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Wednesday, October 5, 2011

Poem Analysis of “If We Must Die” by Claude McKay

“If We Must Die” by Claude McKay was first published in the Liberator in the summer of 1919, was republished in Harlem Shadows in 1922.  and in dozens of African American journals throughout the 1920s. This sonnet alerted African Americans to protect themselves in an honorable manner during the turmoils that pervaded after the First World War. This period in history is labeled as “The Red Summer” by Harlem Renaissance writer, James Weldon Johnson. At that time, 38 major race riots sprang up in different areas of the United States. A significant number of black men, women, and children were massacred out of racism and paranoia between May and October of that year.

McKay chose to convey a non-traditional topic of African-American rights through a Shakespearean sonnet, a very traditional structure with its rhyming scheme of ababcdcdefefgg. He also uses alliteration approximately four times in his sonnet in phrases like “making their mock” and “deal one deathblow.” He also uses animal imagery such as “hunted and penned hogs” and “mad and hungry dogs” in describing a merciless and inhuman oppressor. This gives an impression to the reader that black people should fight like animals rather than just passively sit around in response to being treated like animals by the oppressor. The “open grave” is a better option over inhumane conditions.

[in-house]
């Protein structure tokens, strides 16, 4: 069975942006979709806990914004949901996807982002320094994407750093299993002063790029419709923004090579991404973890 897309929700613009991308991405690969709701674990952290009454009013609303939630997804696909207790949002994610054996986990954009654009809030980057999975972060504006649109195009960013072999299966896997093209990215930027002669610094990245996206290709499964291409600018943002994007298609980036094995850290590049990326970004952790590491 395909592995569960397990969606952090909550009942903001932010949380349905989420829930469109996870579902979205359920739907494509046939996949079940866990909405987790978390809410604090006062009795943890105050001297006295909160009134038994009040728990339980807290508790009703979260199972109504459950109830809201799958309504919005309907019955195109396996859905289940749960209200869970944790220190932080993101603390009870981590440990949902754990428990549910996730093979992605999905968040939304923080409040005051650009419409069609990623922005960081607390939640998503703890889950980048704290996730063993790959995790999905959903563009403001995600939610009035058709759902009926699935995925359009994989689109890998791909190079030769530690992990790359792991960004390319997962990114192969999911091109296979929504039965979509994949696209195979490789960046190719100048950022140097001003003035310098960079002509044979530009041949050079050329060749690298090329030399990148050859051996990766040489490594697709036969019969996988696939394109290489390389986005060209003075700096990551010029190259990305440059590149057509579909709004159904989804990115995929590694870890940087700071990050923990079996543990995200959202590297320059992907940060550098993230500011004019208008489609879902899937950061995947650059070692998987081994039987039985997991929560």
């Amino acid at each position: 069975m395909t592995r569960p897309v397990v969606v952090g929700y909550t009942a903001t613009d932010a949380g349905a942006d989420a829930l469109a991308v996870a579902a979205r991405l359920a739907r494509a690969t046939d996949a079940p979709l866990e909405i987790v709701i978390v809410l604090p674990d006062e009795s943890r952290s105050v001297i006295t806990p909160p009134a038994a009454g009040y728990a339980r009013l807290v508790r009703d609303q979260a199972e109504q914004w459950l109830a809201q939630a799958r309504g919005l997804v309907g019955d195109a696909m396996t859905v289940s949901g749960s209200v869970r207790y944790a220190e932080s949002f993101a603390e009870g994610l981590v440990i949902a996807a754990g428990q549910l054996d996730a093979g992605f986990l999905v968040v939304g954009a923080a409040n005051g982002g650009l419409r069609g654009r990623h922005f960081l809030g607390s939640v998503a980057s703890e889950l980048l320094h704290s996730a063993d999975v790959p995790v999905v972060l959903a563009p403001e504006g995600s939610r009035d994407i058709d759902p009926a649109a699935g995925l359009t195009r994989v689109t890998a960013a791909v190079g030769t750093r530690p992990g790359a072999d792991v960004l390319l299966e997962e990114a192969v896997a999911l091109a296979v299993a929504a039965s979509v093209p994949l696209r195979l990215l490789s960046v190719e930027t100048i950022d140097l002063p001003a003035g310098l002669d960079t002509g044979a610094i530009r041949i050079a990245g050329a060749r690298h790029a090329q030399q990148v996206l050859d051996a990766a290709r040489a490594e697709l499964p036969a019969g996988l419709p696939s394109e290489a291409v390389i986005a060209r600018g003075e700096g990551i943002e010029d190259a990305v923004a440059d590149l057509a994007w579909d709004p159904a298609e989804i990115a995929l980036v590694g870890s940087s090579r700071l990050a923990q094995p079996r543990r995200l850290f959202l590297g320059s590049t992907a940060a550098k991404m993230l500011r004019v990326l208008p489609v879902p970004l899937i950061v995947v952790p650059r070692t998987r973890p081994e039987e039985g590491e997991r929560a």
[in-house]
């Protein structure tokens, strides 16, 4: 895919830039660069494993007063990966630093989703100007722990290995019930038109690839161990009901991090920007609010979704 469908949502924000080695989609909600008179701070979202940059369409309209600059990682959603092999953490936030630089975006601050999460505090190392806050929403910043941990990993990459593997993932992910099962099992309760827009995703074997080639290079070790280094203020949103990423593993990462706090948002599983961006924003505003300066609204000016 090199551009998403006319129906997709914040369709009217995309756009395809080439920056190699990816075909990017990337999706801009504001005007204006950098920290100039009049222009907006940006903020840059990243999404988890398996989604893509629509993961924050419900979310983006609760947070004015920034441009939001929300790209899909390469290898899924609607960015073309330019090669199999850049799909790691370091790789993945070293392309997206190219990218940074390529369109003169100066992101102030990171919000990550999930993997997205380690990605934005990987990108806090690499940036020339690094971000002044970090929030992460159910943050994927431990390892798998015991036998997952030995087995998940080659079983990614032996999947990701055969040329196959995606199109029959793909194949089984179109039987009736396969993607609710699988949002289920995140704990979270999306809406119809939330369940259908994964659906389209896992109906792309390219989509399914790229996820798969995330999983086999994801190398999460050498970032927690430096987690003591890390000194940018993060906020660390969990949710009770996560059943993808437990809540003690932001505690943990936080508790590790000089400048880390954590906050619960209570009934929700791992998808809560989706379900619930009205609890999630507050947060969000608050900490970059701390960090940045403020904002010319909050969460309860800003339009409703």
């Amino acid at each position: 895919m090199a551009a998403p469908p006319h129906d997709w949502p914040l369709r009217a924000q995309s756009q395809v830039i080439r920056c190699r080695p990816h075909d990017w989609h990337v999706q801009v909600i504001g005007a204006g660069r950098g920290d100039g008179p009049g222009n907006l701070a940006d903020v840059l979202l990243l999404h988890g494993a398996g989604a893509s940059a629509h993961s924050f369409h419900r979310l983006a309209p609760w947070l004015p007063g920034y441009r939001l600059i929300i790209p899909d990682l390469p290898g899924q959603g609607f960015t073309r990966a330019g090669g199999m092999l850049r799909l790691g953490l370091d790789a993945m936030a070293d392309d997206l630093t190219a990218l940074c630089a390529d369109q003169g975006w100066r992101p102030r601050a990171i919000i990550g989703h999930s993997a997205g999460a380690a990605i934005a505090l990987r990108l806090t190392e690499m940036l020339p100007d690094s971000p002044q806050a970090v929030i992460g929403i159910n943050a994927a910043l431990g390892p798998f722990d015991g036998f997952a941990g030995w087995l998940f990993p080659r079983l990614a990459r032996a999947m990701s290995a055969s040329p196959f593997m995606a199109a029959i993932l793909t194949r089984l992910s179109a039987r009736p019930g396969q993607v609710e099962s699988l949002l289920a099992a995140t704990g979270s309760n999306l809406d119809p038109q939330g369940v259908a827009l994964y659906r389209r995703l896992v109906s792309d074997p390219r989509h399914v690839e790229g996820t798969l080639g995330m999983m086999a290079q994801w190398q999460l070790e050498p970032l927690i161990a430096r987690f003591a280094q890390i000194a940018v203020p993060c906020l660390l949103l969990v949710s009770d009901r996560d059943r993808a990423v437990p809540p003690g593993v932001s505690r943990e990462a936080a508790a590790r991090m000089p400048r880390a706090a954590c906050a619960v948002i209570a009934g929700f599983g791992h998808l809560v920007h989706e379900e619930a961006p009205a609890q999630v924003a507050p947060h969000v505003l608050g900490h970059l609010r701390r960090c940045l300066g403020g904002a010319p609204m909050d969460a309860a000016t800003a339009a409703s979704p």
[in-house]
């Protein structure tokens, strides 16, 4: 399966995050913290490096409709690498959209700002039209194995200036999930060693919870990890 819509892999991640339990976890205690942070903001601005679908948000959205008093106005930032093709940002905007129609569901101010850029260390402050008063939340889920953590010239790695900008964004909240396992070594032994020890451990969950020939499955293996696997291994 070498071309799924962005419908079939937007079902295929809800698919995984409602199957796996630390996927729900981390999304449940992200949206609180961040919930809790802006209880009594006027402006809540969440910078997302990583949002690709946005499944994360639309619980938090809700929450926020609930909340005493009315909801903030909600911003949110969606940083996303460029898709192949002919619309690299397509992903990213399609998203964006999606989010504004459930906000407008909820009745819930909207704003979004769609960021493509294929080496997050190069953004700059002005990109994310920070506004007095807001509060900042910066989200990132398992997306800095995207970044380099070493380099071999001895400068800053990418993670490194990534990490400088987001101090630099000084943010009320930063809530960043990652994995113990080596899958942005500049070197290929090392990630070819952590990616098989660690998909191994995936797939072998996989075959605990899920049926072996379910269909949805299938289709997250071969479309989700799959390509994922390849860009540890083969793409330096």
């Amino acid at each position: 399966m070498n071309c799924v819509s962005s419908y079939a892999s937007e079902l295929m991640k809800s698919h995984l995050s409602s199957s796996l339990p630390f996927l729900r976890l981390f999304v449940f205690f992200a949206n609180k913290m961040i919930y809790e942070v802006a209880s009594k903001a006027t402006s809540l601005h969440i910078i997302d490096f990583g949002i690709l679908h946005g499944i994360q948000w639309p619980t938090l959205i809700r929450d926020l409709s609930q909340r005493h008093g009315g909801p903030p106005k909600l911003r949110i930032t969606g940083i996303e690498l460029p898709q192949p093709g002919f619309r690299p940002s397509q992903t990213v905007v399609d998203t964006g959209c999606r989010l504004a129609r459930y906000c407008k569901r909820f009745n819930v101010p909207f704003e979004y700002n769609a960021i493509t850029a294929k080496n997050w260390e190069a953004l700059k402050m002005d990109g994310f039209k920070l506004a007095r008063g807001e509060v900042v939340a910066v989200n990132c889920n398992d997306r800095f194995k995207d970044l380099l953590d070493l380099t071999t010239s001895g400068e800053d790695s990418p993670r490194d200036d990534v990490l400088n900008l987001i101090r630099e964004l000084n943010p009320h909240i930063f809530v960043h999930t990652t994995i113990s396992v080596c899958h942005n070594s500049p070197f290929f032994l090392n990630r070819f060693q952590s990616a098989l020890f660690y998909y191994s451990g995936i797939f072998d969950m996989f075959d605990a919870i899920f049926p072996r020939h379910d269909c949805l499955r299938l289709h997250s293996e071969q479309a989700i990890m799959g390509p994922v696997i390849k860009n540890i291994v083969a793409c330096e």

McKay urges his “kinsmen” to take action for the injustices being done to them by racist Americans. He also pinpointed that they may be a minority, with their backs pressed to the wall, but they will not die without putting up a good fight. He also tells the reader that the oppressor's mockery must be resisted viciously. He wrote the phrase “if we must die” twice in the poem to instill in the reader's mind to take immediate action in fighting back.

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This poem may be brief but it pierces through the very heart of readers. It was a rallying piece written for oppressed African-Americans during the Harlem Renaissance in the early part of the 20th Century but contains a universal appeal of courageous resistance since it was also used by Sir Winston Churchill to motivate Allied Soldiers against Hitler. It still remains to be one of the most anthologized of all modern poems. There is no internal evidence that the poem is about race. Readers who have no idea about the writer or the poem's background can associate it with different types of conflict and resistance. It also shows McKay's own viewpoints towards oppression and injustice. It is through an unwavering sense of commitment and militancy that can overpower one's oppressors.

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